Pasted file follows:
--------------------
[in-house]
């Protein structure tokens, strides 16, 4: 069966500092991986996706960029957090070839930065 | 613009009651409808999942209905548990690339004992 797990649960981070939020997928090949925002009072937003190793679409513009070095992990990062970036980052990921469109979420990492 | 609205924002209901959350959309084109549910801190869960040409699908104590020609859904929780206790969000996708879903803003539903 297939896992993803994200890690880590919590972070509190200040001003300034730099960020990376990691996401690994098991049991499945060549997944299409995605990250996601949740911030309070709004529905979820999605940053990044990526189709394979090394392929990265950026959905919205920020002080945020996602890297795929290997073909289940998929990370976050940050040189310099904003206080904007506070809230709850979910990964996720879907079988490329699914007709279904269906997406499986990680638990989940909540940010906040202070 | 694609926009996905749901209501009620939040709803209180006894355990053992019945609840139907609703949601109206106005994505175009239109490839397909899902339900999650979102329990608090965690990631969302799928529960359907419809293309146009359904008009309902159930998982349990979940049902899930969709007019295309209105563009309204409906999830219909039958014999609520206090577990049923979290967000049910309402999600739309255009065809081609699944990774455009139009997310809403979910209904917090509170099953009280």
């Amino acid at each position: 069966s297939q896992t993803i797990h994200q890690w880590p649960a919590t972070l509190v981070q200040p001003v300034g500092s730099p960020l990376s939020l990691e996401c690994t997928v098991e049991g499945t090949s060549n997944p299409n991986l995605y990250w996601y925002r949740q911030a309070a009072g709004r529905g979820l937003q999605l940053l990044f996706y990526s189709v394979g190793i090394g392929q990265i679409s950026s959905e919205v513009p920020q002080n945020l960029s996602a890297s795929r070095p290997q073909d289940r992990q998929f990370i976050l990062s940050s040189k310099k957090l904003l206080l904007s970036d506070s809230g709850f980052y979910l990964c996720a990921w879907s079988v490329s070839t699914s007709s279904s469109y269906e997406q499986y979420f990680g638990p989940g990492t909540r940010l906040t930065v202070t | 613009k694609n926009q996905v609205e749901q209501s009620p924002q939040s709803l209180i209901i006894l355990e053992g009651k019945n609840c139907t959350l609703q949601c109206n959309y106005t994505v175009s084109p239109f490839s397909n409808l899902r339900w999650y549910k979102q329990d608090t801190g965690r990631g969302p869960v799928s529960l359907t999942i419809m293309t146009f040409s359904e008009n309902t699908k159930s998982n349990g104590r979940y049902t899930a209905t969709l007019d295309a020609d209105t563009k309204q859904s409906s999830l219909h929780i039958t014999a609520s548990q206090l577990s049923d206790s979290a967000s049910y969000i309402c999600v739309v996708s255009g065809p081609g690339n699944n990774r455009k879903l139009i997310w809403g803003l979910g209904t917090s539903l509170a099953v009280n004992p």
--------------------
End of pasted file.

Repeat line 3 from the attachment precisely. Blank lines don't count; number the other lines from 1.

């Amino acid at each position: 069966s297939q896992t993803i797990h994200q890690w880590p649960a919590t972070l509190v981070q200040p001003v300034g500092s730099p960020l990376s939020l990691e996401c690994t997928v098991e049991g499945t090949s060549n997944p299409n991986l995605y990250w996601y925002r949740q911030a309070a009072g709004r529905g979820l937003q999605l940053l990044f996706y990526s189709v394979g190793i090394g392929q990265i679409s950026s959905e919205v513009p920020q002080n945020l960029s996602a890297s795929r070095p290997q073909d289940r992990q998929f990370i976050l990062s940050s040189k310099k957090l904003l206080l904007s970036d506070s809230g709850f980052y979910l990964c996720a990921w879907s079988v490329s070839t699914s007709s279904s469109y269906e997406q499986y979420f990680g638990p989940g990492t909540r940010l906040t930065v202070t | 613009k694609n926009q996905v609205e749901q209501s009620p924002q939040s709803l209180i209901i006894l355990e053992g009651k019945n609840c139907t959350l609703q949601c109206n959309y106005t994505v175009s084109p239109f490839s397909n409808l899902r339900w999650y549910k979102q329990d608090t801190g965690r990631g969302p869960v799928s529960l359907t999942i419809m293309t146009f040409s359904e008009n309902t699908k159930s998982n349990g104590r979940y049902t899930a209905t969709l007019d295309a020609d209105t563009k309204q859904s409906s999830l219909h929780i039958t014999a609520s548990q206090l577990s049923d206790s979290a967000s049910y969000i309402c999600v739309v996708s255009g065809p081609g690339n699944n990774r455009k879903l139009i997310w809403g803003l979910g209904t917090s539903l509170a099953v009280n004992p």